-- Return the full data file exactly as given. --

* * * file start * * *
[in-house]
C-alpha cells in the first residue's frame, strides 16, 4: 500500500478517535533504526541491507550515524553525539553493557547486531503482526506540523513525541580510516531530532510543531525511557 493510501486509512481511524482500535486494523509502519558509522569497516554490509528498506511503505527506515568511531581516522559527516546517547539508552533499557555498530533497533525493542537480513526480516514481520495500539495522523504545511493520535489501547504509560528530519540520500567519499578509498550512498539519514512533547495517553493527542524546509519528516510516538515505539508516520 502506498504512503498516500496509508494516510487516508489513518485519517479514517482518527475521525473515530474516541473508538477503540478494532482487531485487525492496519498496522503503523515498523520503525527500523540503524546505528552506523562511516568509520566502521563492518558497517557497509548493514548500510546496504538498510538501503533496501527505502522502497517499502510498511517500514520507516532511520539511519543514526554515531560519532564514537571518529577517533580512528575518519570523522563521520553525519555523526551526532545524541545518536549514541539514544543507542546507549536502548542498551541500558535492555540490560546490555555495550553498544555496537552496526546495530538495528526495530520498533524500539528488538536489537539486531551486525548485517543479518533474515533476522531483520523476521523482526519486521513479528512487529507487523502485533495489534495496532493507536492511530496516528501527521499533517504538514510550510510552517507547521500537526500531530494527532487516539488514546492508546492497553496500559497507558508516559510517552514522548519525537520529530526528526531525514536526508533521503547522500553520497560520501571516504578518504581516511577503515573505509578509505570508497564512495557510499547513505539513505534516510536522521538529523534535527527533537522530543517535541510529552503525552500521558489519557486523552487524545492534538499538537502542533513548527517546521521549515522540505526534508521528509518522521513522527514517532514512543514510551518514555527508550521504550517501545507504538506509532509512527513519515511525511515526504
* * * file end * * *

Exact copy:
[in-house]
C-alpha cells in the first residue's frame, strides 16, 4: 500500500478517535533504526541491507550515524553525539553493557547486531503482526506540523513525541580510516531530532510543531525511557 493510501486509512481511524482500535486494523509502519558509522569497516554490509528498506511503505527506515568511531581516522559527516546517547539508552533499557555498530533497533525493542537480513526480516514481520495500539495522523504545511493520535489501547504509560528530519540520500567519499578509498550512498539519514512533547495517553493527542524546509519528516510516538515505539508516520 502506498504512503498516500496509508494516510487516508489513518485519517479514517482518527475521525473515530474516541473508538477503540478494532482487531485487525492496519498496522503503523515498523520503525527500523540503524546505528552506523562511516568509520566502521563492518558497517557497509548493514548500510546496504538498510538501503533496501527505502522502497517499502510498511517500514520507516532511520539511519543514526554515531560519532564514537571518529577517533580512528575518519570523522563521520553525519555523526551526532545524541545518536549514541539514544543507542546507549536502548542498551541500558535492555540490560546490555555495550553498544555496537552496526546495530538495528526495530520498533524500539528488538536489537539486531551486525548485517543479518533474515533476522531483520523476521523482526519486521513479528512487529507487523502485533495489534495496532493507536492511530496516528501527521499533517504538514510550510510552517507547521500537526500531530494527532487516539488514546492508546492497553496500559497507558508516559510517552514522548519525537520529530526528526531525514536526508533521503547522500553520497560520501571516504578518504581516511577503515573505509578509505570508497564512495557510499547513505539513505534516510536522521538529523534535527527533537522530543517535541510529552503525552500521558489519557486523552487524545492534538499538537502542533513548527517546521521549515522540505526534508521528509518522521513522527514517532514512543514510551518514555527508550521504550517501545507504538506509532509512527513519515511525511515526504